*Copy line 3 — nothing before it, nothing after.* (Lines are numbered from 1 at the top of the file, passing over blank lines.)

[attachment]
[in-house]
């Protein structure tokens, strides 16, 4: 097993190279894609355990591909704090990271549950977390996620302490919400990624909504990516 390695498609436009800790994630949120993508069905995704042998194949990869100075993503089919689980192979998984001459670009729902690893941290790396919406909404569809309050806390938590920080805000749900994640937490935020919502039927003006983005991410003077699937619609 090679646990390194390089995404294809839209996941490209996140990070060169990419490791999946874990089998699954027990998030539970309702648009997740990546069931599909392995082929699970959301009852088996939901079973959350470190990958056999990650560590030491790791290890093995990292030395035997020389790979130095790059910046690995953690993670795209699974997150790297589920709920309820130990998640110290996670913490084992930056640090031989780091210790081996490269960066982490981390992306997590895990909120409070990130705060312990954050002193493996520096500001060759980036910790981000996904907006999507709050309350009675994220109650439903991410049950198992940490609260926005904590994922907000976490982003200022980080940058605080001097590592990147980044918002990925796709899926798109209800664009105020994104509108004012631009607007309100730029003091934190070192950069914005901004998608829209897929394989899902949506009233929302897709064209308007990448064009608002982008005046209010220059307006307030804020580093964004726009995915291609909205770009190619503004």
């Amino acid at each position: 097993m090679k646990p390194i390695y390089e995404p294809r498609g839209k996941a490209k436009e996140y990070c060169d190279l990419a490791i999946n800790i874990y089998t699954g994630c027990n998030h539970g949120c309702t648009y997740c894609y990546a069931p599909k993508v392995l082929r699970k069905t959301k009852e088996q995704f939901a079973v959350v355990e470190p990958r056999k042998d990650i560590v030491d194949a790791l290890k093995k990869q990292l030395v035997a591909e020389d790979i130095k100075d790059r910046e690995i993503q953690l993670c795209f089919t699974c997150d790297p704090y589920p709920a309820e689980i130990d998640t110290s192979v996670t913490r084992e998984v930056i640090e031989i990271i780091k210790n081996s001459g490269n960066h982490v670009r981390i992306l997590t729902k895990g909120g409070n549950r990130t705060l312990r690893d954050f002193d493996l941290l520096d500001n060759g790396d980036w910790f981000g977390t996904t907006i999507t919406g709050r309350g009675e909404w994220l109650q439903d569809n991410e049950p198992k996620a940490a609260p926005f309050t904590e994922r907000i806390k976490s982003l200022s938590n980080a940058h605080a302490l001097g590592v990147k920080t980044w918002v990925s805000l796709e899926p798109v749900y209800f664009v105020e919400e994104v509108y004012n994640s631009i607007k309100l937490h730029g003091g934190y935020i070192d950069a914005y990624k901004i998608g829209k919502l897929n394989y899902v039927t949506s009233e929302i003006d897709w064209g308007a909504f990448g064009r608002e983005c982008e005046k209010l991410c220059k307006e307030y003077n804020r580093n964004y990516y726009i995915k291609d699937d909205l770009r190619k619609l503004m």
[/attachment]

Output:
């Amino acid at each position: 097993m090679k646990p390194i390695y390089e995404p294809r498609g839209k996941a490209k436009e996140y990070c060169d190279l990419a490791i999946n800790i874990y089998t699954g994630c027990n998030h539970g949120c309702t648009y997740c894609y990546a069931p599909k993508v392995l082929r699970k069905t959301k009852e088996q995704f939901a079973v959350v355990e470190p990958r056999k042998d990650i560590v030491d194949a790791l290890k093995k990869q990292l030395v035997a591909e020389d790979i130095k100075d790059r910046e690995i993503q953690l993670c795209f089919t699974c997150d790297p704090y589920p709920a309820e689980i130990d998640t110290s192979v996670t913490r084992e998984v930056i640090e031989i990271i780091k210790n081996s001459g490269n960066h982490v670009r981390i992306l997590t729902k895990g909120g409070n549950r990130t705060l312990r690893d954050f002193d493996l941290l520096d500001n060759g790396d980036w910790f981000g977390t996904t907006i999507t919406g709050r309350g009675e909404w994220l109650q439903d569809n991410e049950p198992k996620a940490a609260p926005f309050t904590e994922r907000i806390k976490s982003l200022s938590n980080a940058h605080a302490l001097g590592v990147k920080t980044w918002v990925s805000l796709e899926p798109v749900y209800f664009v105020e919400e994104v509108y004012n994640s631009i607007k309100l937490h730029g003091g934190y935020i070192d950069a914005y990624k901004i998608g829209k919502l897929n394989y899902v039927t949506s009233e929302i003006d897709w064209g308007a909504f990448g064009r608002e983005c982008e005046k209010l991410c220059k307006e307030y003077n804020r580093n964004y990516y726009i995915k291609d699937d909205l770009r190619k619609l503004m």